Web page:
Numerical Simulation of the Atmospheric Response to Equatorial Pacific Sea Surface Temperature Anomalies

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  • 1 Laboratory for Atmospheric Sciences, NASA&Goddard Space Flight Center, Greenbelt, MD 20771
  • | 2 Department of Atmospheric Sciences, University of Washington, Seattle, WA 98195
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Abstract

A number of recent observational and theoretical studies indicate that under certain conditions tropical sea surface temperature anomalies may be capable of producing climatic anomalies at extratropical latitudes. According to the hypothesis put forth in these studies, perturbations in the climatological mean distribution of precipitation in the tropics can influence the extratropical circulation through the action of forced, quasi-stationary, two-dimensional, Rossby wavetrains, which may tend to excite the fastest growing normal mode associated with barotropic instability.

Results of previous GCM experiments designed to simulate the atmospheric response to SST anomalies are re-examined in light of this hypothesis and are found to be generally consistent with it.

A modeling investigation consisting of three separate GCM experiments was carried out using the GLAS climate model with January initial conditions based on observed data and an equatorial Pacific sea surface temperature anomaly based on the recent analysis of Rasmusson and Carpenter (1982).

The observed eastward shift of the belt of heavy convective precipitation in the western Pacific during the episodes of positive sea surface temperature anomalies was correctly simulated in all three experiments. Associated with this, the ascending branch of the Walker circulation also shifted eastward and the north-south overturning intensified in the central Pacific. The 300 mb height difference field, averaged for the three pairs of experiments, showed evidence of two-dimensional Rossby wave propagation along a great circle path, poleward over the North Pacific and eastward across the North Pacific, in agreement with observations and with the results of experiments with simpler models. However, there was considerably variability from experiment to experiment and there were unexpected features over Eurasia in the average difference pattern. As in previous experiments, the simulations with sea surface temperature anomaly produced an increase of low-level westerlies along the equator, slightly to the west of the enhanced rainfall. It was the moisture convergence, associated with the anomalous low-level circulation rather than the local changes in evaporation, which accounted for most of the simulated changes in precipitation. The simulated circulation changes at extratropical latitudes exhibited an equivalent barotropic vertical structure, in agreement with observations. The sea level pressure associated with warm sea surface temperature anomalies was lower over the eastern Pacific and higher over the western Pacific and the Indian Ocean in agreement with the observed Southern Oscillation.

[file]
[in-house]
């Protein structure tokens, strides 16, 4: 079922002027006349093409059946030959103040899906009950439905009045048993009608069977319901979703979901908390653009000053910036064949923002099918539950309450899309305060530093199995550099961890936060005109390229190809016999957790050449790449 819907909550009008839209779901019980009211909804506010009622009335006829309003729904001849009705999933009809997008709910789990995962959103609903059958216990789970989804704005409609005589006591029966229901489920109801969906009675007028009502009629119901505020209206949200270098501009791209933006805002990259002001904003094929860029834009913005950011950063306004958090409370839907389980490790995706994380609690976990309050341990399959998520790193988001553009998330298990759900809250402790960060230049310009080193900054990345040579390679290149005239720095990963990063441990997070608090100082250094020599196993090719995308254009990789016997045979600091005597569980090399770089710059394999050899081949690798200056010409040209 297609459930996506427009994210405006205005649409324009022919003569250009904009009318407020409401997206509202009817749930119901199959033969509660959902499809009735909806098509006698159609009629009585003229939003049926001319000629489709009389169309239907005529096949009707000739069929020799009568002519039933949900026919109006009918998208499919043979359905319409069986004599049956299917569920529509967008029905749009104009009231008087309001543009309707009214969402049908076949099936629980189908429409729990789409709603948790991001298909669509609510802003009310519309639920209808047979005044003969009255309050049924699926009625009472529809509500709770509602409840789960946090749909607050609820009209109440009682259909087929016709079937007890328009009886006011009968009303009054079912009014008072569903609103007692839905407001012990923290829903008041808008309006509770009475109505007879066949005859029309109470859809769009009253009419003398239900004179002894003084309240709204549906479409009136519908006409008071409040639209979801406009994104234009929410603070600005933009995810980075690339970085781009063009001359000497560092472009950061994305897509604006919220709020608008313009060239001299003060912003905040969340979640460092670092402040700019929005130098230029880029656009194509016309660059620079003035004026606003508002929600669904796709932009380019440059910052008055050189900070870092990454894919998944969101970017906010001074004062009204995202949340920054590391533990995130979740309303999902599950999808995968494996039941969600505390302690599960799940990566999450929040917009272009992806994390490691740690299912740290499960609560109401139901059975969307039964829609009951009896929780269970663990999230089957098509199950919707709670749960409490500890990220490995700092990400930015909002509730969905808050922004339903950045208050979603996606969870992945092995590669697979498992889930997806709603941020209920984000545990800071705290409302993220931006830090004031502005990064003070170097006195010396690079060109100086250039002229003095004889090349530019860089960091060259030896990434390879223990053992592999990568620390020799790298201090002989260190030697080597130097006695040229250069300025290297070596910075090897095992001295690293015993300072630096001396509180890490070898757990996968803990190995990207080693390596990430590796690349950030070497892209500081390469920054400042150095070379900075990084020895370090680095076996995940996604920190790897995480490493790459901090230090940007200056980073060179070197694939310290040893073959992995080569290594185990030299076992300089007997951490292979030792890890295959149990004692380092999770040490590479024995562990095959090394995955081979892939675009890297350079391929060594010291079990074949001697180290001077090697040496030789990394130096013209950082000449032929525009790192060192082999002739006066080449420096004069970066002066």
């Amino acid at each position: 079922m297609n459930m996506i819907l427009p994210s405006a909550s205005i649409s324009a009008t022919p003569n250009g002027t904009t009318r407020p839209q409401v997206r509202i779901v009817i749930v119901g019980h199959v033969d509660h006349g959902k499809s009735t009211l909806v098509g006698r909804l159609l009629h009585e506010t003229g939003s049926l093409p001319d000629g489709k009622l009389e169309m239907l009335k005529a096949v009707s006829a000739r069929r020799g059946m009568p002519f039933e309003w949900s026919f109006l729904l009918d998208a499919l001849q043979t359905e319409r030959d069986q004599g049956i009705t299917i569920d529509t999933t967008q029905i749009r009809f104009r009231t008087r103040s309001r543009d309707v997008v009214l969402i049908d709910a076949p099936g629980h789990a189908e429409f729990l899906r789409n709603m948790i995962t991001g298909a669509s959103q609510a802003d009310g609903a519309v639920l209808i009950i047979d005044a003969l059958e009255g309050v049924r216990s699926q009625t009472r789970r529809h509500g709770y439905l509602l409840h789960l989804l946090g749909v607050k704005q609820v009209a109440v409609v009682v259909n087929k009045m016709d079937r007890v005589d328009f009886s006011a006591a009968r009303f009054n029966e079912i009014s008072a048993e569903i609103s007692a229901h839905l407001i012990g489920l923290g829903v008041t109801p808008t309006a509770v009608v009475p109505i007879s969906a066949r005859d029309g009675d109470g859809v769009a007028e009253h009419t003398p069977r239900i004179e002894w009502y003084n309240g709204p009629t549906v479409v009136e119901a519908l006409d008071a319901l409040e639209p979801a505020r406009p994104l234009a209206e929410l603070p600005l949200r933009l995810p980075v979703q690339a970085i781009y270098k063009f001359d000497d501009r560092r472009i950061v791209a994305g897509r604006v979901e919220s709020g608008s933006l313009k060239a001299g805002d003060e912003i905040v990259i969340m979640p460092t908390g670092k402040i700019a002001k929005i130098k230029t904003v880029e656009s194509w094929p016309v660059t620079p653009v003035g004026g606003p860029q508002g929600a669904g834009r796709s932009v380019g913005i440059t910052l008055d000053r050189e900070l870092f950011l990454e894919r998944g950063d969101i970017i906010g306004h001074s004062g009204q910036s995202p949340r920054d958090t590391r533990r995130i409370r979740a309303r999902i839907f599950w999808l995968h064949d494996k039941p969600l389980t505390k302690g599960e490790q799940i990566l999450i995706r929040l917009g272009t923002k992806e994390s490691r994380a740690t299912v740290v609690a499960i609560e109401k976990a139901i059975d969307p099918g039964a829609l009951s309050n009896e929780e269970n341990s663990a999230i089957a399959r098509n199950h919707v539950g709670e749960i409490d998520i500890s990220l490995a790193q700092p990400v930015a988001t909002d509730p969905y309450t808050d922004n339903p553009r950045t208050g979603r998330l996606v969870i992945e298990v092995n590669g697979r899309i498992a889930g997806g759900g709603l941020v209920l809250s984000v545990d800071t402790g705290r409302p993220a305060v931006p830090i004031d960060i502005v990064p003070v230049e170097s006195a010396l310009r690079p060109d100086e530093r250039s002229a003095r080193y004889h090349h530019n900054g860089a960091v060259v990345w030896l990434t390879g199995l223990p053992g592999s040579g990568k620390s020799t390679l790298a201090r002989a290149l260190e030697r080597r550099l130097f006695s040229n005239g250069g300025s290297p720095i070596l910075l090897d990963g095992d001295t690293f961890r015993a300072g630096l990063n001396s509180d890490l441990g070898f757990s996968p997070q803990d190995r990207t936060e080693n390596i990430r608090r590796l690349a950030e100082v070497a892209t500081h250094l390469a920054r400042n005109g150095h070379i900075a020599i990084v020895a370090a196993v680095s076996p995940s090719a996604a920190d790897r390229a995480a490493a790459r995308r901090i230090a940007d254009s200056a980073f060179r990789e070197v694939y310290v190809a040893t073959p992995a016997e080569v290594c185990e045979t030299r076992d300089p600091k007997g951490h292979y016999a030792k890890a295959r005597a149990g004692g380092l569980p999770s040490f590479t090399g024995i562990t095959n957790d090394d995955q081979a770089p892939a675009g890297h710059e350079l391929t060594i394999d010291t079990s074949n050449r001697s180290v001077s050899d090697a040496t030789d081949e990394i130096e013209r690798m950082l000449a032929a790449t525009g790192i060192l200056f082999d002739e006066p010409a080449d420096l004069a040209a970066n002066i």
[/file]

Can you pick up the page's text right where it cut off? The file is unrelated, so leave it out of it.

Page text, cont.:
Abstract

A number of recent observational and theoretical studies indicate that under certain conditions tropical sea surface temperature anomalies may be capable of producing climatic anomalies at extratropical latitudes. According to the hypothesis put forth in these studies, perturbations in the climatological mean distribution of precipitation in the tropics can influence the extratropical circulation through the action of forced, quasi-stationary, two-dimensional, Rossby wavetrains, which may tend to excite the fastest growing normal mode associated with barotropic instability.

Results of previous GCM experiments designed to simulate the atmospheric response to SST anomalies are re-examined in light of this hypothesis and are found to be generally consistent with it.

A modeling investigation consisting of three separate GCM experiments was carried out using the GLAS climate model with January initial conditions based on observed data and an equatorial Pacific sea surface temperature anomaly based on the recent analysis of Rasmusson and Carpenter (1982).

The observed eastward shift of the belt of heavy convective precipitation in the western Pacific during the episodes of positive sea surface temperature anomalies was correctly simulated in all three experiments. Associated with this, the ascending branch of the Walker circulation also shifted eastward and the north-south overturning intensified in the central Pacific. The 300 mb height difference field, averaged for the three pairs of experiments, showed evidence of two-dimensional Rossby wave propagation along a great circle path, poleward over the North Pacific and eastward across the North Pacific, in agreement with observations and with the results of experiments with simpler models. However, there was considerably variability from experiment to experiment and there were unexpected features over Eurasia in the average difference pattern. As in previous experiments, the simulations with sea surface temperature anomaly produced an increase of low-level westerlies along the equator, slightly to the west of the enhanced rainfall. It was the moisture convergence, associated with the anomalous low-level circulation rather than the local changes in evaporation, which accounted for most of the simulated changes in precipitation. The simulated circulation changes at extratropical latitudes exhibited an equivalent barotropic vertical structure, in agreement with observations. The sea level pressure associated with warm sea surface temperature anomalies was lower over the eastern Pacific and higher over the western Pacific and the Indian Ocean in agreement with the observed Southern Oscillation.

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